7 HURT: WRITING BRITTANY OFF DUE TO HEATHER MORRIS’ PREGNANCY
Over time, the character of Brittany Pierce evolved from a one-liner factory to a fully-fledged character. She even married Santana Lopez alongside Kurt and Blaine during what became known as Glee’s “double gay marriage” episode. Moreover, Brittany played a major role during the series’ Britney Spears episode.
However, when Heather Morris – the actress who played Brittany – became pregnant, Glee decided to take an unexpected step. The show wrote the character off entirely for several episodes, in order to avoid showing the pregnant actress playing a high schooler.
While this was surely a joyous occasion for Morris and her loved ones, perhaps there could've been another solution than writing Brittany out just as the character was beginning to find her own footing on Glee.
6 SAVED: EXTENDING GWYNETH PALTROW’S PRESENCE ON GLEE
There were dozens of special appearances on Glee, but it is hard to compare any of them to Gwyneth Paltrow’s first time playing substitute teacher Holly Holiday on the series. This moment, which took place on the show’s second season, had Gwyneth singing Cee Lo Green’s “Forget You”, and earned the actress an Emmy for Outstanding Guest Actress in a Comedy Series in 2011.
With so much critical and commercial acclaim, Glee decided to extend Gwyneth Paltrow’s presence on the series by many episodes. First, the actress returned to Glee in the very same second season.
She was featured yet again in Glee’s season 5.
As previously noted, Gwyneth Paltrow’s presence on Glee may have also contributed to the fact that Coldplay allowed the show to use their songs.
5 HURT: THE SHOWRUNNERS DELEGATED WRITING DUTIES AFTER SEASON 3
Glee had three creators who served in the role of showrunners: Ryan Murphy, Brad Falchuk, and Ian Brennan. From season 1 up until season 3, the trio was heavily involved in the show, writing many of the episodes.
As time passed, however, and the three became involved with other projects, the writing on Glee started to be delegated to other members on the production team.
While this circumstance gave several new writers the opportunity to gain more experience and TV credits, it became evident that the show’s overall quality in regards to plot dropped starting on season 4, as its showrunners were no longer feeling the pulse of the show.
4 SAVED: GIVING CHRIS COLFER AN EPISODE TO WRITE
In 2011, two years after his debut as Kurt on Glee, actor Chris Colfer signed a book deal to publish two children novels. This was the beginning of The Land of Stories series of books, which have now spun six novels in total.
The production team behind Glee was certainly aware of Chris Colfer’s talent as a writer, because they decided to ask the actor to write an episode on season 5.
The nineteenth episode of that season, titled “Old Dogs, New Tricks,", was written by Chris Colfer.
This Glee episode written by Chris features storylines such as Kurt feeling unsupported by his friends, Rachel struggling with her productivity, and Sam adopting a dog.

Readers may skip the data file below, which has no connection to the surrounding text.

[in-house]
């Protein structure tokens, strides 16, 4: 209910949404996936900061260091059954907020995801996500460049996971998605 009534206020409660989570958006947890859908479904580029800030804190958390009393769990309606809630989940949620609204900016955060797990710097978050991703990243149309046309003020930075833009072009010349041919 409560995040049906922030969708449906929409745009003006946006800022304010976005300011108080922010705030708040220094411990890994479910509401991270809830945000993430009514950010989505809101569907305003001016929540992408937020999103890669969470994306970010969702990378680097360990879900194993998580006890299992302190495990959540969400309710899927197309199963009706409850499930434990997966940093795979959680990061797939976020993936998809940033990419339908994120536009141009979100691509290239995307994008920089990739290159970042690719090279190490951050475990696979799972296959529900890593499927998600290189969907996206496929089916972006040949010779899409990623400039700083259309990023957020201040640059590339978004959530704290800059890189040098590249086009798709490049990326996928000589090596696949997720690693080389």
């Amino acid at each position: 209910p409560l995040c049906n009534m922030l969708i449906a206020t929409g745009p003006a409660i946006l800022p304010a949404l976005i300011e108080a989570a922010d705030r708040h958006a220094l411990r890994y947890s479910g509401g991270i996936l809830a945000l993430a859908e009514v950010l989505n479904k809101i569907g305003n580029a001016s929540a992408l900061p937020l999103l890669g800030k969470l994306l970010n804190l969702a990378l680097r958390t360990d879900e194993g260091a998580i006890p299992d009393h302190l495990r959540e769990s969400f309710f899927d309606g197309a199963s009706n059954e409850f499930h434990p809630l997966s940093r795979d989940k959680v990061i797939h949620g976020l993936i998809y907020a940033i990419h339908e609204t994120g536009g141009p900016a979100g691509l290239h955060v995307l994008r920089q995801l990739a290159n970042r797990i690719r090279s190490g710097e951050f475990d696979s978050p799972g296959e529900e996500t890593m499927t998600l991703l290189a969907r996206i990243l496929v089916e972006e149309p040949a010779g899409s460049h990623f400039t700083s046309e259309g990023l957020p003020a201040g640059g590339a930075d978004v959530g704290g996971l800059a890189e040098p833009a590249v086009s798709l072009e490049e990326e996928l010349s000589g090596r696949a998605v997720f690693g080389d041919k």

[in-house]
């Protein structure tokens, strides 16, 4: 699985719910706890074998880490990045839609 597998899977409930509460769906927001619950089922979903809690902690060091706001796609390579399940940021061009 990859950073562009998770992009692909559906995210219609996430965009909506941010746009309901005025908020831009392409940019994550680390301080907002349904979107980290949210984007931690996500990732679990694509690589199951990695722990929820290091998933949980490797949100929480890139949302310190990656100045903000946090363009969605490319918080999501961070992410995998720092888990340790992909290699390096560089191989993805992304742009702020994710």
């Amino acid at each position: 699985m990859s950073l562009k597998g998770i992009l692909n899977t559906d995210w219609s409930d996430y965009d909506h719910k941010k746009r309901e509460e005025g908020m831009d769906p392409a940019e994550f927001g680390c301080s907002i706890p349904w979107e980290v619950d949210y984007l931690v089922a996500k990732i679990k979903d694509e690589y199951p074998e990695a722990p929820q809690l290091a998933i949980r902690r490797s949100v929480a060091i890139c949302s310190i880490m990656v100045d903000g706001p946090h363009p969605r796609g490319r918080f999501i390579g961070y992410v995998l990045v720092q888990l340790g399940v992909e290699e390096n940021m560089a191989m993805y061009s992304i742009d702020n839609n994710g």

3 SAVED: CASTING IQBAL THEBA AS PRINCIPAL FIGGINS
The original plan for Principal Figgins was for him to be a white man. However, as time passed and Iqbal Theba auditioned, the team behind Glee quickly realized that it made a lot of sense to cast the actor instead.
For a show that was so much about diversity and inclusion, it made sense for the school principal to be a person of color. Furthermore, Principal Figgins’ bickering with Sue Sylvester gained a new life, as the chemistry between Iqbal Theba and Jane Lynch was undeniable.
This was yet another evidence of how Glee was on the forefront of what would become commonplace for television years later: a diverse cast of actors playing equally important characters on broadcast TV.
2 HURT: THE LOSS OF CORY MONTEITH
On July 13, 2013, actor Cory Monteith lost his life. During that summer, Glee was in-between its fourth and fifth seasons, and the production team had to rework on entire storylines and long-term plans in order to deal with the actor’s loss and address the fact that his character would no longer be seen on the show.
The third episode of Glee’s fifth season, titled “The Quarterback,” was entirely dedicated to Cory Monteith’s character, Finn Hudson.
This was, without a doubt, the most disheartening last-minute change that the show had to endure.
It yielded a sad tribute episode that featured Lea Michele (Cory’s girlfriend in real life and on Glee) saying her goodbyes.
1 SAVED: THE SHOW DREW INSPIRATIONS FROM CHICAGO
Because Glee premiered in 2009 as a musical TV project aimed at young audiences, critics were quick to draw comparisons between the series and Disney’s High School Musical franchise, which had just premiered its third and final movie in 2008.
When directly asked about whether Glee had drawn any inspirations from High School Musical, Ryan Murphy stated that he had never watched any of the HSM movies. Instead, Ryan spoke about the role that American Idol played on convincing Fox to greenlight a scripted TV musical series, and how Glee had been inspired by certain “types of rules” established by the Academy Award-winning 2002 film Chicago.
The so-called “postmodern musical” tone gave Glee a much different voice in comparison to High School Musical, which was great, because audiences were craving something different at that point.
What's your favorite last-minute change made to Glee? Let us know in the comments!